So this article about a Professor being denied tenure because students did not like the style of his pedagogy and seems to be related to an increase to route learning being preferred.
Maranville followed the Socratic teaching style and described his way of teaching as “engaged learning,” according to court documents. Those records describe teaching approaches designed to go beyond lectures. He would ask questions to stimulate discussion. He divided his students into teams and gave them assignments outside class.
The Socratic style of teaching that Maranville used is hardly novel. But experts say that while it remains popular in law schools, there are reasons many faculty members have never used it extensively with the current generation of students.
“When done well, you simply do not impose the teacher’s idea, and try to come up with a solution through dialogue,” said Michael Apple, a professor of curriculum and instruction at the University of Wisconsin in Madison. “In general, it is a guided dialogue.”
Supporters of the method see it as “a process by which you try to make the best logical argument and you focus on process as much as content,” Apple said. But he added that not that many faculty members use it these days. “The reason for its unpopularity sometimes is because we are in a test-based education system. Students can be increasingly impatient where the answer is not clear and when the professor is not giving it to them immediately.”
A lot also depends, Apple said, on who the students are. “It is controversial to some people, for example, students who are deeply concerned that they have to learn a certain amount of content and then take a test at the end,” he said. Students may also think that they are being treated as if they were not very smart.
Walter Parker, a professor of education at the University of Washington, said he teaches using the “Socratic seminar” method. He cautioned against stereotypes of the Socratic method, namely the depiction in the 1973 movie “The Paper Chase,” which shows a professor giving harsh evaluations to a student, leaving the students embarrassed.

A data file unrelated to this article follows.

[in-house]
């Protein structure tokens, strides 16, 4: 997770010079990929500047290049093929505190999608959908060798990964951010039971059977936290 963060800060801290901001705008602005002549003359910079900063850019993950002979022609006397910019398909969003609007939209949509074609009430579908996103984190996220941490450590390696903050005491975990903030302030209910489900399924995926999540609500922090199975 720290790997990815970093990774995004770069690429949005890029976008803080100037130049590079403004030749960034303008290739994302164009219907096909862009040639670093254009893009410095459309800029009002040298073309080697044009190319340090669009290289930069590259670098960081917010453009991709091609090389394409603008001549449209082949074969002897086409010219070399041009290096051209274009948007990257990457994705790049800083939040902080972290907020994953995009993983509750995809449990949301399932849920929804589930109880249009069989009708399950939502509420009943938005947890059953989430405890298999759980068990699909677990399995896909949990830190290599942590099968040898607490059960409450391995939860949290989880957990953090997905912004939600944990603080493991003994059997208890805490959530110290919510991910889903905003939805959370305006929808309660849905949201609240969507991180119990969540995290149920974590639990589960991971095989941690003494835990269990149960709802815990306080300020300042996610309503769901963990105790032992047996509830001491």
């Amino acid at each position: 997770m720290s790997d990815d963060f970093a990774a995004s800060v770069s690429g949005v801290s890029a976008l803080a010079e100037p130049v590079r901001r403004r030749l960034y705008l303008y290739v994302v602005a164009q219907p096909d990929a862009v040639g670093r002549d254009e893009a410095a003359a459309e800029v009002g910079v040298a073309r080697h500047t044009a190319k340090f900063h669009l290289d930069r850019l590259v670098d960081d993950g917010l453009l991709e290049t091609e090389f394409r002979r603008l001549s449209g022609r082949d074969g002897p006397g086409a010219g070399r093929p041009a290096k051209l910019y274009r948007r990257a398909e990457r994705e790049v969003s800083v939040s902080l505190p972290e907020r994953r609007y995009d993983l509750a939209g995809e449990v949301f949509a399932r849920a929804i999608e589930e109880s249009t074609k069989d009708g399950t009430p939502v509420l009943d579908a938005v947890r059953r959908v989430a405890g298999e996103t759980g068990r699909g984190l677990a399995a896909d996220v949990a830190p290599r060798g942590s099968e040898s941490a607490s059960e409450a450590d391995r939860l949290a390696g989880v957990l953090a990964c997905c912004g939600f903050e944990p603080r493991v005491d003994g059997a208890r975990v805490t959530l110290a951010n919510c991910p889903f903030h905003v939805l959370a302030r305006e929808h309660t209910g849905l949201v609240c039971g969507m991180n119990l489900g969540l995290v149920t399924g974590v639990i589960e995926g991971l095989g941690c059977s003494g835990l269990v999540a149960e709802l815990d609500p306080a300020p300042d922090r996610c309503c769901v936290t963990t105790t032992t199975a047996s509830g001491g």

“That is not the Socratic method,” he said.
“It is an interpretive discussion of a piece of text during which the professor says very little,” Parker said. “The professor chooses a rich piece of text and plans an interpretive question as he opens the discussion.”
This kind of teaching is more common in the humanities and social sciences, he said.
The advantage of this kind of teaching is that students learn how to think on their feet, said Patricia King, a professor of education at the University of Michigan.
“But it requires hard intellectual work,” she said.
In Maranville’s case, students did not see the value of his approach, the court records suggest. “Some students were quite vocal in their demands that he change his teaching style, which style had already been observed and approved by his peer faculty and administrative superiors,” according to the lawsuit. Students did not want to work in teams and did not want Maranville to ask questions. “They wanted him to lecture.” They also complained, according to the suit, that he did not know how to teach because he is blind.
The department chair – Scott Hammond, who is named in the lawsuit – apparently agreed with how Maranville taught his courses and called him a “master teacher,” according to court documents. Hammond visited his class, and so did an associate dean.
What I have to say here is entirely anecdotal, but I experienced this in Korea where standardized testing has been part of the culture since the advent of Confucianism in the Joseon dynasty. I started noticing the above when I was teaching college and that thinking was declining. To use Paulo Freire concepts for a minute, standardized tests can only test easily banked knowledge given to the pupil. It is a model based on knowledge/power viewed primarily as a commodity. This changes the demands on Professors but also leads to a decline in both knowledge acquisition and process-based thinking. Furthermore, when combined with a consumer service model of evaluating Professors, you have something positively corrosive to education.
So I’ll leave you with a relevant quote:
“Education either functions as an instrument which is used to facilitate integration of the younger generation into the logic of the present system and bring about conformity or it becomes the practice of freedom, the means by which men and women deal critically and creatively with reality and discover how to participate in the transformation of their world.”
― Paulo Freire, Pedagogy of the Oppressed
For the all the talk of the accountability: accountability doesn’t seem to be do the student ultimately since the student does not know what is necessary for knowledge formation. Instead it is accountability to capital to which the student’s uniformed opinion merely serves as a function.